The Crimson Editorial Board
Last Commencement, our Editorial Board faced a conundrum: How could we summarize the past three months — suddenly fleeing campus, quarantining in our homes, coping with a new virus both world-stopping and unknown — through a collective voice, when what ultimately unfolded for each of us was a deeply personal experience?
The flashbulb issues that students at Harvard have been rallying around, including immigration and affirmative action, coincide neatly with the tide of opinions growing more popular among young people across the nation. More than 100 days into the Biden presidency — and, insanely, more than a year into the Covid-19 pandemic — there have been double-digit expansions in support for “progressive” ideas among young people (or what the survey labels as such, anyway). And, if you sift through the shift in America’s ideological landscape, a swell of hope jumps out.
This case is a shining example of the power of the Law School’s clinics and student-driven efforts. It proves, pretty decisively, that our education — at the Law School, and perhaps the College — doesn’t have to remain untethered from the world around us; it exemplifies the virtues of showing students the pathway to future careers in meaningful, but frequently less remunerative, fields.
Ultimately, every opinion piece will be driven by some level of personal bias – and even when newspaper boards are maximally vigilant in their efforts to scrub their pages of it, some biases that ought to be announced will inevitably fly under the radar. Against this backdrop, just as editors need to be diligent about conveying who exactly opinion contributors are, we as readers must understand that no single opinion piece should be treated as the end-all-be-all as we form and fortify our own opinions.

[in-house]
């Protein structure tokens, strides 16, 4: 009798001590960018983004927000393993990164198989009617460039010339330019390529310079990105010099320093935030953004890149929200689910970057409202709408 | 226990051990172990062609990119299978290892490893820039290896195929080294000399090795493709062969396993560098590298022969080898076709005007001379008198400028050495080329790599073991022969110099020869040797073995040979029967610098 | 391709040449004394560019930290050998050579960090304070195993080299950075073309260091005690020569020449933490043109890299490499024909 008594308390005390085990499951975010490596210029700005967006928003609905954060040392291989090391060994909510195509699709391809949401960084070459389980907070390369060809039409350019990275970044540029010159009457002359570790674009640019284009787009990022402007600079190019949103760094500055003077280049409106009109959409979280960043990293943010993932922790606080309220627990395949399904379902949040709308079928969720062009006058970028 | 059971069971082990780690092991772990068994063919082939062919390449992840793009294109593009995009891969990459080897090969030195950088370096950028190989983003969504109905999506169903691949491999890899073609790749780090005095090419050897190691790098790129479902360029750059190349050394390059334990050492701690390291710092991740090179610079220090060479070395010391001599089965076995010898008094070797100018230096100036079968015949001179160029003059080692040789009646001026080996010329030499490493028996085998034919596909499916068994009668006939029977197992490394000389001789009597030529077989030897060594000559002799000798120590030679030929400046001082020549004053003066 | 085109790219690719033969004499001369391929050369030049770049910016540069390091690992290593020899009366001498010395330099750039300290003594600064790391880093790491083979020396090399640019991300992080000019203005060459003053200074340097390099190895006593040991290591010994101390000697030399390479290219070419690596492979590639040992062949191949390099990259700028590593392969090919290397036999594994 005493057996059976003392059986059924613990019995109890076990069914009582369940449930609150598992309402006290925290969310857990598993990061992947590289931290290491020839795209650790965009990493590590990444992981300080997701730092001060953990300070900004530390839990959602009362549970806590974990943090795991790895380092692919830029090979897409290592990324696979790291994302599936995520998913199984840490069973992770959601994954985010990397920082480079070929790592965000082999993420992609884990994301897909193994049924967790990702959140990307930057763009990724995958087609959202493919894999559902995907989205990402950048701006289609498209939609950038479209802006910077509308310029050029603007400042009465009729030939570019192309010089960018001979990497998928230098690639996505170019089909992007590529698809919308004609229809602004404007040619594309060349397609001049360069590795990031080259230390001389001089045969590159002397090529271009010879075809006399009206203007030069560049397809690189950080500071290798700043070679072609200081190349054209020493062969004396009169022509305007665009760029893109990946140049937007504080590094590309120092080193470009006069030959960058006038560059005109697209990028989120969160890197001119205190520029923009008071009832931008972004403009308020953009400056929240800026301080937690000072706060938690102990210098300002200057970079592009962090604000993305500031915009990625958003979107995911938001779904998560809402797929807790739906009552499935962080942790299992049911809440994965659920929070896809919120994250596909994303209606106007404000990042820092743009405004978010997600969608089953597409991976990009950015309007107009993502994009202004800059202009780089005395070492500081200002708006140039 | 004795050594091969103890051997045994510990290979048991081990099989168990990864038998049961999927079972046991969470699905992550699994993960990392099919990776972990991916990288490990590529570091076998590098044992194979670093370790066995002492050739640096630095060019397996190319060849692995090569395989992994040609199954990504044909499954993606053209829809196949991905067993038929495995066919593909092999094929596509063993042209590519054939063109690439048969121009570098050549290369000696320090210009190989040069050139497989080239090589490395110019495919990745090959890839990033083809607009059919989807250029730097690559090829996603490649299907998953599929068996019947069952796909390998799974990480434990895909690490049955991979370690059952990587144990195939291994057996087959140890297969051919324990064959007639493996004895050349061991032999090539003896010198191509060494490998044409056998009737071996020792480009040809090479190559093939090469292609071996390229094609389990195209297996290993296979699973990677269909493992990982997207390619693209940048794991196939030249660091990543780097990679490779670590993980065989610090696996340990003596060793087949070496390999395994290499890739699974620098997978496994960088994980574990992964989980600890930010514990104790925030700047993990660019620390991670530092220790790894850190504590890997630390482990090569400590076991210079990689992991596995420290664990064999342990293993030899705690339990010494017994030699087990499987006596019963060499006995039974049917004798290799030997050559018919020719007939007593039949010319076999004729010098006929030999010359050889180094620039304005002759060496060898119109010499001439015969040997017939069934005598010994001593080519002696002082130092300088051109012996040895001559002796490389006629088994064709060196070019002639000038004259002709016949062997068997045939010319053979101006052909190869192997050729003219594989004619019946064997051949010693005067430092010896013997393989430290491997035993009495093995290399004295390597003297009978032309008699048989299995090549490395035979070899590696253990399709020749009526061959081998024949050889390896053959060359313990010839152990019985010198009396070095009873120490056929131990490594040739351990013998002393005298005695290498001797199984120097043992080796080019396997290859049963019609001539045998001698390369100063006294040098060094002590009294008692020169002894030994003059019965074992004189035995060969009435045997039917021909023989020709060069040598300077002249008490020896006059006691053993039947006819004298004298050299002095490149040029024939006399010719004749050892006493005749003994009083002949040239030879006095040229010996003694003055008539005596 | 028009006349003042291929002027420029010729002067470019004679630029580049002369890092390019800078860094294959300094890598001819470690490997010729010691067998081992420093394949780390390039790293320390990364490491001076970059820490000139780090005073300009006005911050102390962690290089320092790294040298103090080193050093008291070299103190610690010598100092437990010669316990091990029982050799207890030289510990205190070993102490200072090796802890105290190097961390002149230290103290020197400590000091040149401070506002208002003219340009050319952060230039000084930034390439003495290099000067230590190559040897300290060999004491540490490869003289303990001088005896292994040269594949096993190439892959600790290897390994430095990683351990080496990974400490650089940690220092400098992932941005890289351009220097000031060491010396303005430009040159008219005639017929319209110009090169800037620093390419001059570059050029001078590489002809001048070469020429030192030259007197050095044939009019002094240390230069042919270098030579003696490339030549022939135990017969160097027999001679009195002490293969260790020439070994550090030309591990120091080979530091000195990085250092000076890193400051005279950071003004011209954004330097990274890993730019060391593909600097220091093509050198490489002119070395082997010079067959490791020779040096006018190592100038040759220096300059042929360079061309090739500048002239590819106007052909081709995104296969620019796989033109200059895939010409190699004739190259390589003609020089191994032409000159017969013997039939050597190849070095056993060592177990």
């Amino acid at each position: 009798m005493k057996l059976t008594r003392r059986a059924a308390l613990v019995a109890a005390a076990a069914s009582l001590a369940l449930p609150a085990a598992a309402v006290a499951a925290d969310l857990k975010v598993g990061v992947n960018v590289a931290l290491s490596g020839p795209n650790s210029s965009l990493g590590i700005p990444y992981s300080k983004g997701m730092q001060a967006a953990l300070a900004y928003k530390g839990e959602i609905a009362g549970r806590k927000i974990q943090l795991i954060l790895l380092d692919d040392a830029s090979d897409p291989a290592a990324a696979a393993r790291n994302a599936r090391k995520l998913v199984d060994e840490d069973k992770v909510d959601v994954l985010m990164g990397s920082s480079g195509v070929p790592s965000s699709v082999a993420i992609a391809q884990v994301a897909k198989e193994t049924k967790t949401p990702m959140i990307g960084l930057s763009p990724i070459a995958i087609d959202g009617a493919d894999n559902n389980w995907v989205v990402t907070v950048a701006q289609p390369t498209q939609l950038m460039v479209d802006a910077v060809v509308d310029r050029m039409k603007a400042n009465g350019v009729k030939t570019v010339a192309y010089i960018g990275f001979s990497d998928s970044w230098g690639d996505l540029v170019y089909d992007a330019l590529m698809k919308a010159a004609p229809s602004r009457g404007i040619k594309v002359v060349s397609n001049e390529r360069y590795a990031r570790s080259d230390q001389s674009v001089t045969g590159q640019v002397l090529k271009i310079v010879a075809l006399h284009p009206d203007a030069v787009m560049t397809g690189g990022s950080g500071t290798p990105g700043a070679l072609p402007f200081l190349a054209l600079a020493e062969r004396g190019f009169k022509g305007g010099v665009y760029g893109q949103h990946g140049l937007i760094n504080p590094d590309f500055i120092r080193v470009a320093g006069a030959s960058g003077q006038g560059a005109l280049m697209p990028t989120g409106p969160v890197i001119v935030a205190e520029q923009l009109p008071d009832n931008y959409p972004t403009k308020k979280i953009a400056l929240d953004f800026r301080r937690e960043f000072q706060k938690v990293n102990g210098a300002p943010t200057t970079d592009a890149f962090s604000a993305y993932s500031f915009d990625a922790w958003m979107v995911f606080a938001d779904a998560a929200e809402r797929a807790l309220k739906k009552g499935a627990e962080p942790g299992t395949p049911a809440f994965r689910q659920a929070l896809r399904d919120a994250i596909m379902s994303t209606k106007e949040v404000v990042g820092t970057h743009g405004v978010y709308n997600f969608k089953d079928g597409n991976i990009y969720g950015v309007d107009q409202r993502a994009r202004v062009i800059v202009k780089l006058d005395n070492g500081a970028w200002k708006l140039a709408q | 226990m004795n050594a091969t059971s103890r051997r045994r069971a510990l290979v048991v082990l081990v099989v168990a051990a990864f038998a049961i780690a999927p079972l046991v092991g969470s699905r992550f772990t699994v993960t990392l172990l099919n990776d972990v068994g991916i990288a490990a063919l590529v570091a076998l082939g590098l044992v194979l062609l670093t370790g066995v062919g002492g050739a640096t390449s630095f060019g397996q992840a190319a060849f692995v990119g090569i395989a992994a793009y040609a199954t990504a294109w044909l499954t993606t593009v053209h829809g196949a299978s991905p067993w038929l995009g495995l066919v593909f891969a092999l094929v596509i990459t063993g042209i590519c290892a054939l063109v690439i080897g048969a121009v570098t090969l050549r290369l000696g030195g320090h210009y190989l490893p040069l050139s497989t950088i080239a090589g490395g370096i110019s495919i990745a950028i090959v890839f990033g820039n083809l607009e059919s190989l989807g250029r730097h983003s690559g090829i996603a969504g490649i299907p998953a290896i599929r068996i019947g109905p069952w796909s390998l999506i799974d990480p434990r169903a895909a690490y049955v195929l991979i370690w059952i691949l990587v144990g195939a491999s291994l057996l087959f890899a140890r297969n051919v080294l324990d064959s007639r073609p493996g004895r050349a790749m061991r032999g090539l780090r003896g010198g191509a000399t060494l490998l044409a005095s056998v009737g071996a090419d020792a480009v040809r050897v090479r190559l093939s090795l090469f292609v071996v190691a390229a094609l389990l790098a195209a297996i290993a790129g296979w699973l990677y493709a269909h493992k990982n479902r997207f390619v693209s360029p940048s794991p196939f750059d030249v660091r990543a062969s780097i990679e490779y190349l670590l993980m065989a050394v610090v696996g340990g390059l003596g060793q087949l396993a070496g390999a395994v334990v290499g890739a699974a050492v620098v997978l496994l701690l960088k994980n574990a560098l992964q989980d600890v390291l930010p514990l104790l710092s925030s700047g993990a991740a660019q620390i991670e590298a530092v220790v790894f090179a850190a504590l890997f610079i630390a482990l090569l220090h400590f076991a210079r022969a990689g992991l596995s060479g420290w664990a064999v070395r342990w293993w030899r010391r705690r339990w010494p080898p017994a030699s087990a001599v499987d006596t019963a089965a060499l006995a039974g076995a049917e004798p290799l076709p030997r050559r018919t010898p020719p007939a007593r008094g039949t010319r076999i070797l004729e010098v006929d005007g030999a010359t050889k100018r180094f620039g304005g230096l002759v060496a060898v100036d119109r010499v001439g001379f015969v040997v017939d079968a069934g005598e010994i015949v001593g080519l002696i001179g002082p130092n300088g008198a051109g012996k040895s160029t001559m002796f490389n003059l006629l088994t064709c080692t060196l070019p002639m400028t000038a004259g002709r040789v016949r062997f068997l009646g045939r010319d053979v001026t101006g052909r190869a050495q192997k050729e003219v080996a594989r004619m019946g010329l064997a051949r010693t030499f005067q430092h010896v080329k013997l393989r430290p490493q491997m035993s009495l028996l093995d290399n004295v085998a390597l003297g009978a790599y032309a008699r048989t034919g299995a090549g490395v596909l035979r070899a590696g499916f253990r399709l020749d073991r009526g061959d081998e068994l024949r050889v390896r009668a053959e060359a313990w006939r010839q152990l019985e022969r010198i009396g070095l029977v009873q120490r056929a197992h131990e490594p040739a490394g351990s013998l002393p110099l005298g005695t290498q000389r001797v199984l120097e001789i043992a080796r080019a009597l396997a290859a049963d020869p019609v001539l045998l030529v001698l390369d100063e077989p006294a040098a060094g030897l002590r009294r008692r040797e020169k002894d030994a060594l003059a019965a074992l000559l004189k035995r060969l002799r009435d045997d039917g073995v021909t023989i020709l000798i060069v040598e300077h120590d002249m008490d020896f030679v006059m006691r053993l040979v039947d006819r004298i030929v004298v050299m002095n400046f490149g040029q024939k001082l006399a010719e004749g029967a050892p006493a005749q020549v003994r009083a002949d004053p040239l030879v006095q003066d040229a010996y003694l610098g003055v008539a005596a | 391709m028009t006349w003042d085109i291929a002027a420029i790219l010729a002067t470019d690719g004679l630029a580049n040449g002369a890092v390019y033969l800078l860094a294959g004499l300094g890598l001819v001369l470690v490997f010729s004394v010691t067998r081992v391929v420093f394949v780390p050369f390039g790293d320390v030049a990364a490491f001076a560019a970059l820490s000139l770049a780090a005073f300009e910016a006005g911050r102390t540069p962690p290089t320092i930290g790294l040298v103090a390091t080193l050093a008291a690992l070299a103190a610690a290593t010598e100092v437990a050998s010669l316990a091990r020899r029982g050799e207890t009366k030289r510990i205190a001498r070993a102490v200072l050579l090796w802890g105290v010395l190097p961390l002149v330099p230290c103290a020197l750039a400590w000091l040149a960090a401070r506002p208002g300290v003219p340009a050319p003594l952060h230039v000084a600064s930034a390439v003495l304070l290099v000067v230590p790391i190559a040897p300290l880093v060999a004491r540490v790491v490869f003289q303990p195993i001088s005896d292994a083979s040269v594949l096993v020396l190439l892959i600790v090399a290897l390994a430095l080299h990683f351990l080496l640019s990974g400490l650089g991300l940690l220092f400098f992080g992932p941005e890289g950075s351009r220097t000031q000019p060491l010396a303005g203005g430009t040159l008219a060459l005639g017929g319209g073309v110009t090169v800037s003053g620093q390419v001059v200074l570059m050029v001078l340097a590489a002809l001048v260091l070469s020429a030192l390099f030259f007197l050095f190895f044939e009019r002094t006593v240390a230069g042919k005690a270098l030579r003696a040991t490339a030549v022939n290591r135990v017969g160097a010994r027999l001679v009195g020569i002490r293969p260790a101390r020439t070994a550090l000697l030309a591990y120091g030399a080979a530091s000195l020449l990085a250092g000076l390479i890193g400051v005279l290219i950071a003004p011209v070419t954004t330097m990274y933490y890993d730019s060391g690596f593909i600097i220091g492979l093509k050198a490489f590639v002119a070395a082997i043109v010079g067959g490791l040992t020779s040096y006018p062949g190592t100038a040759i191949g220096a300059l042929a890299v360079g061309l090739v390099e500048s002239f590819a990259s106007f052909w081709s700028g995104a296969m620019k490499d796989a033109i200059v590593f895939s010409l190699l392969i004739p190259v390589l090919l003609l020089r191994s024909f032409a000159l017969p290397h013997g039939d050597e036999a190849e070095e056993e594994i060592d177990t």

Epstein’s ability to influence our university even after he was no longer a direct donor — hosting faculty at his controversial private island, securing a campus office and shoutout on the Harvard domain, securing donations for his preferred academics — speaks to the influence money can have even when it’s not directly changing pockets. It proves that our gift policies must be prepared to wrestle with the corrupting influence of immense wealth, and become solid enough to resist affiliates liable to be seduced by a quick, dirty buck.
At present, the IOP’s rousing vision is in danger. In fact, the IOP’s current state of disregard for student concerns and internal squabbling for the reigns of power is entirely antithetical to its founding mission. Until these issues are grappled with, the IOP will remain an ironic masterclass for the worst of government, not the best.
The University has a significant role to play in education; not only does Harvard educate its own, but it also produces many academics who go on to create the works from which later generations learn. Against this backdrop, Harvard must ensure that its students do not walk forward with institutional racism built into their backbones.
But despite our emphasis on the numbers, these accepted students are far from just statistics — they are our future classmates, neighbors, and friends who will come to define post-Zoom Harvard. They are the students who we will welcome into our communities next Housing Day and who will, a year later, welcome an entirely new class themselves. We are excited to discover their passions and talents, quirks and idiosyncrasies, and to see them explore and bring to life our little Cambridge corner. To the newly admitted Class of 2025, welcome to Harvard — we are so happy to have you.